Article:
Yesterday, I mentioned embarking on a short road trip. I have been craving a visit to a public garden and heard that the mansion at the Marsh-Billings-Rockefeller National Historic Park maintained some formal gardens reminiscent of the original gardens of the former estate. I’m so ashamed to admit that I’ve lived in Vermont 20 years and never visited our only national park! It’s literally in my backyard – only a 45-minute drive from my home. Oh well – better late than never!
Marsh-Billings-Rockefeller National Historic Park was established by an Act of Congress in 1992 and officially opened to the public 6 years later on June 5, 1998. The park’s mission is to support efforts to preserve and interpret the history of conservation and the evolution of land stewardship in Vermont and the country. To understand this history, it is important to acknowledge and explain the contributions made towards conservation and stewardship by the three main landowners and visionaries of the farm.
Known as the “father of the American conservation movement”, George Perkins Marsh grew up on the farm in Woodstock in the early 1800’s. He noticed the impact that deforestation and irresponsible agricultural practices were having on the land around his homestead and throughout Vermont. After graduating from Dartmouth College, Marsh eventually become a legislator and diplomat. His diplomatic travels around the world introduced him to landscapes that were severely impacted by adverse environmental practices and he was able to see first hand the measures that Europeans were employing to remedy the problem. In fact, it was during that time in 1864 when Marsh wrote Man and Nature. He argued that human impact on the environment was substantial and advocated for conservation of our natural resources and the practice of sustainability and good stewardship of the land. His premonition that unchecked human alteration of the environment would lead to climate change appears to have come to fruition. Think about that for a minute. He wrote Man and Nature over 155 years ago! We are slow learners.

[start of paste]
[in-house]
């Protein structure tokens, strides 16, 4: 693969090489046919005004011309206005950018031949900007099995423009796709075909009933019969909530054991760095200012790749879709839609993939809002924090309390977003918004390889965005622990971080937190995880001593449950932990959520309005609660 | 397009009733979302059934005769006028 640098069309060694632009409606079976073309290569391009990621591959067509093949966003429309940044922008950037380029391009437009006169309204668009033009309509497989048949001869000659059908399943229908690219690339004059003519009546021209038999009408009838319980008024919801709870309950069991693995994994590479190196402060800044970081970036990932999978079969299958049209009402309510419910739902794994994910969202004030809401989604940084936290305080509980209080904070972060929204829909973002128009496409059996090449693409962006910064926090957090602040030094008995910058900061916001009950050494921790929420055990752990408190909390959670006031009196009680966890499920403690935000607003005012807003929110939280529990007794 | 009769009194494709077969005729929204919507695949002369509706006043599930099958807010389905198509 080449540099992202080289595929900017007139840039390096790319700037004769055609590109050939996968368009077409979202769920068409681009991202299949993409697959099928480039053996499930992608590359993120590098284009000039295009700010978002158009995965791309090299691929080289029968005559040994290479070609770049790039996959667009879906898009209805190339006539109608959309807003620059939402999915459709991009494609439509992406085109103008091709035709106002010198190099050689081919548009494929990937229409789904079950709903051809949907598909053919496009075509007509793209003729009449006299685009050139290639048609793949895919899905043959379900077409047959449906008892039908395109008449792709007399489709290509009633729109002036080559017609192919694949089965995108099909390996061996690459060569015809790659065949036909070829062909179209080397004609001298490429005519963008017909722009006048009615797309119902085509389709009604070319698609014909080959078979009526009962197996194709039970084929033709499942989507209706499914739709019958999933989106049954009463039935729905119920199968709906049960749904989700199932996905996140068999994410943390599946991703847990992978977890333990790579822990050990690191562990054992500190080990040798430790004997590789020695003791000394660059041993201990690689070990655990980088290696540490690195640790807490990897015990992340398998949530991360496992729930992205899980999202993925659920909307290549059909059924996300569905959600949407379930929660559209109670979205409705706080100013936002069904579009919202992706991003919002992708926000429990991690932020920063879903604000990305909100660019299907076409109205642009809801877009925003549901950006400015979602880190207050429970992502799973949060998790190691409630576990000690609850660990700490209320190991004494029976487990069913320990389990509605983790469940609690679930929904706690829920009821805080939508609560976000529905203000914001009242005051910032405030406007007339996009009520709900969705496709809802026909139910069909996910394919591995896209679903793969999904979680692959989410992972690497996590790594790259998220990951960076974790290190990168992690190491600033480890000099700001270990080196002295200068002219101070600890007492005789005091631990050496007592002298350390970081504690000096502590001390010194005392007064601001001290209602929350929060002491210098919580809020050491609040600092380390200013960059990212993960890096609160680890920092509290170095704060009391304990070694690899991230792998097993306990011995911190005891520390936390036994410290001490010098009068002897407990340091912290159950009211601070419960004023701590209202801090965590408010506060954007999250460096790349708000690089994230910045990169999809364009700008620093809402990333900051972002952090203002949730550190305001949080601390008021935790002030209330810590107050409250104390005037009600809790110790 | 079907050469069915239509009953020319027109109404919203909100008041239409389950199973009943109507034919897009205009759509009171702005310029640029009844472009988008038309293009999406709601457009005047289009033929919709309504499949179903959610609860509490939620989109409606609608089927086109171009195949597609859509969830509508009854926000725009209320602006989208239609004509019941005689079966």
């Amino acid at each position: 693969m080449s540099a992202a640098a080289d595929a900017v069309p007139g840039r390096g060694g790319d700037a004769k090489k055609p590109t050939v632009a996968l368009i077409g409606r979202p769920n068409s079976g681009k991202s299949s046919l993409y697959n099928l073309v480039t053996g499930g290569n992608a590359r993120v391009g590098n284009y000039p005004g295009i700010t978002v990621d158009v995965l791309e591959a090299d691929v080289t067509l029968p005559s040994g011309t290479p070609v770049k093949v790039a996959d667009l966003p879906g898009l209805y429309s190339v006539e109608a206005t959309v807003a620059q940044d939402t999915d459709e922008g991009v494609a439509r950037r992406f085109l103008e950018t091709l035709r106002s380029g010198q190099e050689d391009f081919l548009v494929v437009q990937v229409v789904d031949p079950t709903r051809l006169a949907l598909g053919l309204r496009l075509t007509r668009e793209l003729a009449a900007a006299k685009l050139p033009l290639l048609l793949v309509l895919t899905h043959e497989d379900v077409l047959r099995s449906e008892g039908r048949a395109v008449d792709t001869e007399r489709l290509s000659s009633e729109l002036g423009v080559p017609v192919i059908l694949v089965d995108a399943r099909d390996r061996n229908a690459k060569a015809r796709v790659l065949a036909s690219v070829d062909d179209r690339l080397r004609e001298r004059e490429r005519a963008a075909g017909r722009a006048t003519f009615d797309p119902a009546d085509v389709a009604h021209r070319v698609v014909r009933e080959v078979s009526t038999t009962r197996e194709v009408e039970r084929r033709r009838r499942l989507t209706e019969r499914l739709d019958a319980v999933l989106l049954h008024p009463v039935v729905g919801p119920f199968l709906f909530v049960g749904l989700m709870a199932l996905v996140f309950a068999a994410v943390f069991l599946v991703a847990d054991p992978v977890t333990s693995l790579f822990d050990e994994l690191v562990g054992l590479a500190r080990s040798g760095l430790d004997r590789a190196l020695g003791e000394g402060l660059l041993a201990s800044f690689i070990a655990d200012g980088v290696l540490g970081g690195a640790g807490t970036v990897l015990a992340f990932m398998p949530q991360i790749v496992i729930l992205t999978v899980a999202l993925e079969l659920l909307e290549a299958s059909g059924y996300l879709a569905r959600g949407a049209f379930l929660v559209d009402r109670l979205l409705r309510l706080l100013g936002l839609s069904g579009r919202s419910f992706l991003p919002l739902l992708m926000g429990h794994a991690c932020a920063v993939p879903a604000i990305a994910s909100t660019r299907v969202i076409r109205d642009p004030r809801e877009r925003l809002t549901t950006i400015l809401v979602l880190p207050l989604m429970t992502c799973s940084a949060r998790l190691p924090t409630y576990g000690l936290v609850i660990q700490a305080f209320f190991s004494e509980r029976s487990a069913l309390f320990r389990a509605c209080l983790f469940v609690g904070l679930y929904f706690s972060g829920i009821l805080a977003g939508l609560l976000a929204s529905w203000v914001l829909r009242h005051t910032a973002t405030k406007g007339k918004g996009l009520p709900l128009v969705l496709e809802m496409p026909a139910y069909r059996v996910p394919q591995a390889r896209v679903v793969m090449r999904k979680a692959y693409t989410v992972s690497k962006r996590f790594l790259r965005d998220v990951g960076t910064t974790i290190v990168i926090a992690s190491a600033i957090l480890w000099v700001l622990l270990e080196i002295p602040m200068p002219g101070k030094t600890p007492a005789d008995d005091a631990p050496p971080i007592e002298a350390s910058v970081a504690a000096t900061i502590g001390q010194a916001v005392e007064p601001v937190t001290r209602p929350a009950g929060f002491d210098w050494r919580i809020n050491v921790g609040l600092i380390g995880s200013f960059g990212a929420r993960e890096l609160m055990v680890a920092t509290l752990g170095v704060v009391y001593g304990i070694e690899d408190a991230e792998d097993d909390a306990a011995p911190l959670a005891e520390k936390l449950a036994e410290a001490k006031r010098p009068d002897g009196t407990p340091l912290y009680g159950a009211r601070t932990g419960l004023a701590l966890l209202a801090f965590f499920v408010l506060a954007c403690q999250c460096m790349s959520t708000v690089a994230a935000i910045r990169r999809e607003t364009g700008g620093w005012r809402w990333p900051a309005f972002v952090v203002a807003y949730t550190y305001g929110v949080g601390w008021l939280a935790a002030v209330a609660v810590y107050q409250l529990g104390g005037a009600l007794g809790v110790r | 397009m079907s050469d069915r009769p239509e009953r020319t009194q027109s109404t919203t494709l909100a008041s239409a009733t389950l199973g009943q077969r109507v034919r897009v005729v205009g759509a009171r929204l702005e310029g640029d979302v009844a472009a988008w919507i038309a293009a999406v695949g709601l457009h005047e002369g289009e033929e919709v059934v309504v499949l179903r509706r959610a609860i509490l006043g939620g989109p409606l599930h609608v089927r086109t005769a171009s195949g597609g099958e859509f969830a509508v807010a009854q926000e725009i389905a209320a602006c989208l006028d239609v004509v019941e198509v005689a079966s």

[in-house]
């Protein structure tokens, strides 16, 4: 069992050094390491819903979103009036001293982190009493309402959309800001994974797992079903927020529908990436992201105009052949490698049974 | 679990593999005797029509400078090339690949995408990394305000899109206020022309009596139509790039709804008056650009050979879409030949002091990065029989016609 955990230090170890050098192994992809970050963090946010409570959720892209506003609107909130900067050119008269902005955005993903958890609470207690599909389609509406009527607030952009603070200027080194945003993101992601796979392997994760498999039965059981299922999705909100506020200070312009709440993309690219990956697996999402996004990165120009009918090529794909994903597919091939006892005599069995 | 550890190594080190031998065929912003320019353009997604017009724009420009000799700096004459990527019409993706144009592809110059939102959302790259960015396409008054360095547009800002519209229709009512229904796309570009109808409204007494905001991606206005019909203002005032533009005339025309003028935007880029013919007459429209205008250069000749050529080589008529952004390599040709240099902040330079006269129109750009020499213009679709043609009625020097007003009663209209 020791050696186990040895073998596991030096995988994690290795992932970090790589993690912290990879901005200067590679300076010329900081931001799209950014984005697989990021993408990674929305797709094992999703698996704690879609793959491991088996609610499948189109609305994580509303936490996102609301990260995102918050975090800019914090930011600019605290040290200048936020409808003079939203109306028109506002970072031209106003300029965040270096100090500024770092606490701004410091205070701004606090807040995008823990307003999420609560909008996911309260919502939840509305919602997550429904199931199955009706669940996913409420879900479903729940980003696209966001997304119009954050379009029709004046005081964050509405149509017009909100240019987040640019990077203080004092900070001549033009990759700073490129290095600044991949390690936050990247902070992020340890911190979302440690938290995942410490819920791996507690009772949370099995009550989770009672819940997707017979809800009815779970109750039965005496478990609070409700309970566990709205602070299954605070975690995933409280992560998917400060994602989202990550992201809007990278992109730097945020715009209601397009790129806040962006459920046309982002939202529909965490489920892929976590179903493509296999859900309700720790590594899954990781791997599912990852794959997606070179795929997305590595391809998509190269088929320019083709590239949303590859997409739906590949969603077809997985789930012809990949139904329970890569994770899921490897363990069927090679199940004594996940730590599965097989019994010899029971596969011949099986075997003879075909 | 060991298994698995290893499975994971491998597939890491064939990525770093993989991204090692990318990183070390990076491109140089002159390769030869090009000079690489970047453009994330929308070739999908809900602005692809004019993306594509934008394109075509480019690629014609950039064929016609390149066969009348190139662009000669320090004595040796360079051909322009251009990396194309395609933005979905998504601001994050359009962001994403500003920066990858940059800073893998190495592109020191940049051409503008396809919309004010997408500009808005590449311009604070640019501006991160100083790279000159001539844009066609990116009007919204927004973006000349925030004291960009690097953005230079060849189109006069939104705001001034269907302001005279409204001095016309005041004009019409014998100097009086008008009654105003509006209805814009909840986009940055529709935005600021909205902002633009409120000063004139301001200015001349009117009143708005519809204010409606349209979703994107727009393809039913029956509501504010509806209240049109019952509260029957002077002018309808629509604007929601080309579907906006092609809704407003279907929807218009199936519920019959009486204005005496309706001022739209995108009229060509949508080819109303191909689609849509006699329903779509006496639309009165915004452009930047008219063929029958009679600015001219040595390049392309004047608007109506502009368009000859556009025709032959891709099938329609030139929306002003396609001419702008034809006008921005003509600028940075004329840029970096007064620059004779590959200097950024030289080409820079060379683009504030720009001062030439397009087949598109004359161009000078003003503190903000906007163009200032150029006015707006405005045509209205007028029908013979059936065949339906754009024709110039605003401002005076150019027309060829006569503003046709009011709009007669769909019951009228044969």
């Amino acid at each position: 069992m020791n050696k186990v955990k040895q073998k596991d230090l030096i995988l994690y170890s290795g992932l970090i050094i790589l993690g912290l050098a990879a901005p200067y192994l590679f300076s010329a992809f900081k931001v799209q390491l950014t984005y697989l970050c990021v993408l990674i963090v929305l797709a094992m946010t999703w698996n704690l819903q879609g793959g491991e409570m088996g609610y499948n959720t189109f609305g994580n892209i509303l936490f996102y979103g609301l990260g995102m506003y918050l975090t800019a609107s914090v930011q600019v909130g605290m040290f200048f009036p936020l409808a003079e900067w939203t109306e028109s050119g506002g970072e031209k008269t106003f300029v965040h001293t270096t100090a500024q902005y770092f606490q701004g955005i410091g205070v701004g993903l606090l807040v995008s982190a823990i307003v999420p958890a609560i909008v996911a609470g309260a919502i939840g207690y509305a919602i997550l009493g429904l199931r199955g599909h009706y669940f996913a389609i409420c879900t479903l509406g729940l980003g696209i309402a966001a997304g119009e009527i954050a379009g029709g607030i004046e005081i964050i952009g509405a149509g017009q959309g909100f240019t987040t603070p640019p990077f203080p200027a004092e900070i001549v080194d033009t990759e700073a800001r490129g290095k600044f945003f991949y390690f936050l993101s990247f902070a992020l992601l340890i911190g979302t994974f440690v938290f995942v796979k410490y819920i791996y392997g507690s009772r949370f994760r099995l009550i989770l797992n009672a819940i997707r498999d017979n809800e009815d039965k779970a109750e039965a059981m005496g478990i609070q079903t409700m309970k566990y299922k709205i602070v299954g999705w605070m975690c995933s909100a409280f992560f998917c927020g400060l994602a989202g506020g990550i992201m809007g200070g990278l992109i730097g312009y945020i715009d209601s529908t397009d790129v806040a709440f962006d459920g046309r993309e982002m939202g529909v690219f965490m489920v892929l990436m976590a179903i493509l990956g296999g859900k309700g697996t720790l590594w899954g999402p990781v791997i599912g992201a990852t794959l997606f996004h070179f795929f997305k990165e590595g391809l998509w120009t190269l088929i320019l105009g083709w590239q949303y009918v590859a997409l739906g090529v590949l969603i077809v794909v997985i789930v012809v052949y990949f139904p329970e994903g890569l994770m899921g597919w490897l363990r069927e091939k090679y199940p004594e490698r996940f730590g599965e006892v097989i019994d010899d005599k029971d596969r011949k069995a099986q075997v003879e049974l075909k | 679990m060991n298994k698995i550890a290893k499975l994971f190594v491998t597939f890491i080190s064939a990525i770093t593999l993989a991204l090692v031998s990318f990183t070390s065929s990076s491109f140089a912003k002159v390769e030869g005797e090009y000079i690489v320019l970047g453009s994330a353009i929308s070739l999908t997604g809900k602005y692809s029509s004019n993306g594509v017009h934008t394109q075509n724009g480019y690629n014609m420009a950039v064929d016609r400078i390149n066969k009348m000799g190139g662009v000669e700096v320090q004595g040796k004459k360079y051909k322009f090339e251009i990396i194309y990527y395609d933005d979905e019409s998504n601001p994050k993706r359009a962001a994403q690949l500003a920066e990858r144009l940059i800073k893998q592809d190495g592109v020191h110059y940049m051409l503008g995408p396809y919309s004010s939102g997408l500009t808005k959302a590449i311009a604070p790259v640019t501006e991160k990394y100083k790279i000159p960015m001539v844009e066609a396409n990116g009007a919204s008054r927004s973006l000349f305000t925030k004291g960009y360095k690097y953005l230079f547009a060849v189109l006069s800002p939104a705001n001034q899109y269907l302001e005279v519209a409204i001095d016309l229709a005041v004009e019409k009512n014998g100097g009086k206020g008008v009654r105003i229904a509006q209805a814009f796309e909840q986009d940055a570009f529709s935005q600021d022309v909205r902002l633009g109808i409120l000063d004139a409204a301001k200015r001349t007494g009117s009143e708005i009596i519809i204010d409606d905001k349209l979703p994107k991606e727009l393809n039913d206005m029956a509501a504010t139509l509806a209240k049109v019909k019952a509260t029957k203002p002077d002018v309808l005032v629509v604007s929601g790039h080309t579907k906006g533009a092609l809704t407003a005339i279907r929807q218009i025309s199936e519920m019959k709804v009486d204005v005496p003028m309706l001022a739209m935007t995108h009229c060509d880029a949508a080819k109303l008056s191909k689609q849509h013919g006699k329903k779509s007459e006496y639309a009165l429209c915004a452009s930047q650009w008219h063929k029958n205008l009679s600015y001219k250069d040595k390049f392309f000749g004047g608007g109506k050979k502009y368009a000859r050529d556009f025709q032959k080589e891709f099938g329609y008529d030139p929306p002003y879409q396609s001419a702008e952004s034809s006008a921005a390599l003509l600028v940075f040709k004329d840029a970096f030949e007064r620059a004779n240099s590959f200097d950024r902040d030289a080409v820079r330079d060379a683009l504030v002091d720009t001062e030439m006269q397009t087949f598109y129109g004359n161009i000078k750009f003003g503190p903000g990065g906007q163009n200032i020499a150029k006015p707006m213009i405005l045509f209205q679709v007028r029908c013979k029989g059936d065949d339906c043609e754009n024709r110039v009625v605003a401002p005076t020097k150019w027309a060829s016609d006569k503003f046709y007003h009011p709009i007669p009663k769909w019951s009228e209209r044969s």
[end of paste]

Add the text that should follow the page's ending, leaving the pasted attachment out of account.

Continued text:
The second owner of the original farm was Frederick Billings, a Vermont native who purchased the Marsh farm in 1869, after a number of years away from his home state making his fortune as a lawyer and real estate baron during the San Francisco gold rush. He had a deep appreciation for the natural world and was influenced by the writings of George Marsh. Billings studied dairy farming and forest management practices with an eye towards conservation of resources and sustainability. With the help of his farm manager, George Aitken, he created a model dairy farm and advocated for responsible agricultural and forest management methods. His vision helped to bring Vermont back from the deforestation practices in the late 1700’s and early 1800’s. After his death, his wife and daughters continued to operate and expand the farm into the 1900’s. I love a story that includes strong, independent women!
In 1934, Laurance Spelman Rockefeller entered the scene when he married Frederick Billings granddaughter, Mary French. A serious conservationist and philanthropist in his own right, he and his wife furthered the efforts of the original farm which they inherited in 1951. Together, they remodeled the mansion and updated the farm and dairy operation. In the early 1980’s, through the educational institution the Rockefeller’s founded – The Woodstock Foundation – they created the Billings Farm and Museum. And, in 1992, Laurance and Mary donated the mansion and surrounding forest to the National Park Service for the purpose of promoting conservation, recording the history of the rural, local area and educating the public on the need for good land stewardship.